Reclaiming a city

“If you must leave a place that you have lived in and loved and where all your yesteryears are buried deep, leave it any way except a slow way, leave it the fastest way you can. Never turn back and never believe that an hour you remember is a better hour because it is dead. Passed years seem safe ones, vanquished ones, while the future lives in a cloud, formidable from a distance.”

― Beryl Markham, West with the Night

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After four months, I’m home. I stand outside the airport and wait. I’m thin and pale, I’ve been bed ridden the past two weeks and have all but stopped eating. My hips poke out of my jeans as I lean against my heavy and taut suitcase. My partner arrives and we see each other for the first time in a month, we had said goodbye at LAX on the day his temporary visa expired. He looks well, in his new olive green shirt, and I can’t help but feel that I’ve missed out on something by not being there when he bought it. That his life has continued in my absence feels obvious, but is also a surprise. He takes me to the car, and then my new house. I had signed the lease two weeks before while still living in Oregon.

The house doesn’t look distinctly Australian to me but I’m not sure what that intangible label consists of even now. It’s not American, the place I’ve spent the last four months living and studying. American homes, or at least the homes in Oregon, are colourful. The wooden panels are painted electric blues, soft yellows and occasionally, a deep gothic purple. They are large and sprawling; filled with long open rooms and basements. They have monstrous trucks in the driveway and the kitchens are stocked; Hershey’s chocolate syrup, sickly sweet with a dash of bitterness; vanilla pudding packs and meat, packed and frozen, from local game.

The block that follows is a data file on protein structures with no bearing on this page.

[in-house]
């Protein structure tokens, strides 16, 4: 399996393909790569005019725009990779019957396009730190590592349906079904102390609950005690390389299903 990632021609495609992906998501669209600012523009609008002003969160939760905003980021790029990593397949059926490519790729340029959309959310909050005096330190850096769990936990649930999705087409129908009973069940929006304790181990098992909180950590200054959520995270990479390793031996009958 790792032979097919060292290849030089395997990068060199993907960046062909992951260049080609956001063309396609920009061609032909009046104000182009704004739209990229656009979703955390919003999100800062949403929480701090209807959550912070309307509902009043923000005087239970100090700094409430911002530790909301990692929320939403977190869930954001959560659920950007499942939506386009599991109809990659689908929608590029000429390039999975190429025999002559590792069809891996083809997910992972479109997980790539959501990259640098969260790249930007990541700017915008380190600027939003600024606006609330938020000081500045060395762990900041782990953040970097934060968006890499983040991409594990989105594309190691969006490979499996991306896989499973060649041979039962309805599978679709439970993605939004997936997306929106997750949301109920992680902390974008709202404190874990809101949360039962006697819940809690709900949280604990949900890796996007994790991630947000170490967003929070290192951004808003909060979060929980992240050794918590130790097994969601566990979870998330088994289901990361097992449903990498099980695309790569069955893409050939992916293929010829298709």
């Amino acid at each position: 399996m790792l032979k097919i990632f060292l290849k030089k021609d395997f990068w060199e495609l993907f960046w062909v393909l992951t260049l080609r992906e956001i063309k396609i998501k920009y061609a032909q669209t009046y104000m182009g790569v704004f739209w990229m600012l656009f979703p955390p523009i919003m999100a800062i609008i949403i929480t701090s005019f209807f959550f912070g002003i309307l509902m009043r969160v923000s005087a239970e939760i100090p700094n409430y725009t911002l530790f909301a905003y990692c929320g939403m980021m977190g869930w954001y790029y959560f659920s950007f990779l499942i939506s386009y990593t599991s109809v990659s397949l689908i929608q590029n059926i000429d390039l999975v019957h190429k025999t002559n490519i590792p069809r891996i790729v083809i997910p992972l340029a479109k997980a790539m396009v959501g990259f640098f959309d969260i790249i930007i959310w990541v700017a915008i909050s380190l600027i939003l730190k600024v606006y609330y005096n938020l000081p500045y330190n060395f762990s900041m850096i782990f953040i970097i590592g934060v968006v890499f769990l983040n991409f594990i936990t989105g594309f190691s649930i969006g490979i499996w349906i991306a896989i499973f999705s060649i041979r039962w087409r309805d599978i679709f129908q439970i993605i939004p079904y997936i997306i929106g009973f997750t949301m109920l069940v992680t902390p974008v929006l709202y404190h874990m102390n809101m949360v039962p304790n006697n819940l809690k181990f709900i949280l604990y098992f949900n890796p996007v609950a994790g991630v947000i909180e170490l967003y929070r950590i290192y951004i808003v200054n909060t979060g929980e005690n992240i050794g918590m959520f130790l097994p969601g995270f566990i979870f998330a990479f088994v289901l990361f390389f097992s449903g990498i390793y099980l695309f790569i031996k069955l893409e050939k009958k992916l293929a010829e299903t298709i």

This house, my house, is empty. I find my bed, white sheets bright against the 70s brown, yellow and orange mottled carpet. The living room has a couch, a TV and boxes of to-be-assembled IKEA bookshelves. We don’t have any other furniture. The backyard is overgrown, grape vines towering and thick on the pergola. Agaves bursting out of pots, their roots cracking the black plastic. But the garden is large and fenced, perfect for my curious staghound. The house is close to the city. The rent is good, especially split four ways and without an exchange rate to screw me over.

After the twenty-two hour travel time it seems like, suddenly, I’m home.

While I was in America, I didn’t ache for Australia itself. I was there and tried not to think about home. But it snuck up on me. I would listen to Courtney Barnett as I walked to class and miss a place where my accent didn’t announce itself. I began to use the Vegemite my aunt had sent me in a care package. It didn’t taste as salty as it used to. My tastes had changed after months of cheddar-laden fries and 22-ounce vanilla lattes with whip. Most of all, I missed Australian books, reading familiar landscapes that are written without cliché.